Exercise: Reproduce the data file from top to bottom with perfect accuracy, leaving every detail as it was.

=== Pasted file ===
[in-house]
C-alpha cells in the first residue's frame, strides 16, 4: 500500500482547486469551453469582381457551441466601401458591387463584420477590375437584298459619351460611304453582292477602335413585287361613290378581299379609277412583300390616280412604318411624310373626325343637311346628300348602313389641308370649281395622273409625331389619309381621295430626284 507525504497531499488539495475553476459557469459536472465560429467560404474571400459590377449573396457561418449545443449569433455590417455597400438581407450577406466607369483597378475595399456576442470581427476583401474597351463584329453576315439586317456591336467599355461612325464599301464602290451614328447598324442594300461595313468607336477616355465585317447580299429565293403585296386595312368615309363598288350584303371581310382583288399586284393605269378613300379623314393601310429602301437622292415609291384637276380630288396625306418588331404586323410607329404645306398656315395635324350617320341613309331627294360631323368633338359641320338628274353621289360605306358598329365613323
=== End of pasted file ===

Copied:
[in-house]
C-alpha cells in the first residue's frame, strides 16, 4: 500500500482547486469551453469582381457551441466601401458591387463584420477590375437584298459619351460611304453582292477602335413585287361613290378581299379609277412583300390616280412604318411624310373626325343637311346628300348602313389641308370649281395622273409625331389619309381621295430626284 507525504497531499488539495475553476459557469459536472465560429467560404474571400459590377449573396457561418449545443449569433455590417455597400438581407450577406466607369483597378475595399456576442470581427476583401474597351463584329453576315439586317456591336467599355461612325464599301464602290451614328447598324442594300461595313468607336477616355465585317447580299429565293403585296386595312368615309363598288350584303371581310382583288399586284393605269378613300379623314393601310429602301437622292415609291384637276380630288396625306418588331404586323410607329404645306398656315395635324350617320341613309331627294360631323368633338359641320338628274353621289360605306358598329365613323